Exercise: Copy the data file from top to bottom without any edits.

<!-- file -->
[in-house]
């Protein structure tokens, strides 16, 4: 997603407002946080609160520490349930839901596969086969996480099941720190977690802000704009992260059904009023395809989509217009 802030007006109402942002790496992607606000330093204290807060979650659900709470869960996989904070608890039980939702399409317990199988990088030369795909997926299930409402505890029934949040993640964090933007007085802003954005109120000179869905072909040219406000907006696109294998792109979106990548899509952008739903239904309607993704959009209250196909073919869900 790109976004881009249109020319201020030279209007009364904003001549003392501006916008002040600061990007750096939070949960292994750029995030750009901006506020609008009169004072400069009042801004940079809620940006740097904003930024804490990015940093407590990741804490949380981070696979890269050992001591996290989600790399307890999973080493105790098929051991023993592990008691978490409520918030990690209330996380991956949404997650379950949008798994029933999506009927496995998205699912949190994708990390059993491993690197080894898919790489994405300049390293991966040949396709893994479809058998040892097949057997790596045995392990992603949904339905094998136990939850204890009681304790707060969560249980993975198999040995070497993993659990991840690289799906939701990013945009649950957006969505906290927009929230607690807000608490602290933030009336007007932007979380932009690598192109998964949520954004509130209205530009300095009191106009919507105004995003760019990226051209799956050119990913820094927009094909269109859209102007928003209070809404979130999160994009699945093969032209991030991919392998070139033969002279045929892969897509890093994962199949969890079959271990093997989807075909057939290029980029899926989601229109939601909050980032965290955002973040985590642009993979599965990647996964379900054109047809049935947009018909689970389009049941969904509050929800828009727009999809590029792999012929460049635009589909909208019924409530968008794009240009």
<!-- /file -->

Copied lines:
[in-house]
């Protein structure tokens, strides 16, 4: 997603407002946080609160520490349930839901596969086969996480099941720190977690802000704009992260059904009023395809989509217009 802030007006109402942002790496992607606000330093204290807060979650659900709470869960996989904070608890039980939702399409317990199988990088030369795909997926299930409402505890029934949040993640964090933007007085802003954005109120000179869905072909040219406000907006696109294998792109979106990548899509952008739903239904309607993704959009209250196909073919869900 790109976004881009249109020319201020030279209007009364904003001549003392501006916008002040600061990007750096939070949960292994750029995030750009901006506020609008009169004072400069009042801004940079809620940006740097904003930024804490990015940093407590990741804490949380981070696979890269050992001591996290989600790399307890999973080493105790098929051991023993592990008691978490409520918030990690209330996380991956949404997650379950949008798994029933999506009927496995998205699912949190994708990390059993491993690197080894898919790489994405300049390293991966040949396709893994479809058998040892097949057997790596045995392990992603949904339905094998136990939850204890009681304790707060969560249980993975198999040995070497993993659990991840690289799906939701990013945009649950957006969505906290927009929230607690807000608490602290933030009336007007932007979380932009690598192109998964949520954004509130209205530009300095009191106009919507105004995003760019990226051209799956050119990913820094927009094909269109859209102007928003209070809404979130999160994009699945093969032209991030991919392998070139033969002279045929892969897509890093994962199949969890079959271990093997989807075909057939290029980029899926989601229109939601909050980032965290955002973040985590642009993979599965990647996964379900054109047809049935947009018909689970389009049941969904509050929800828009727009999809590029792999012929460049635009589909909208019924409530968008794009240009």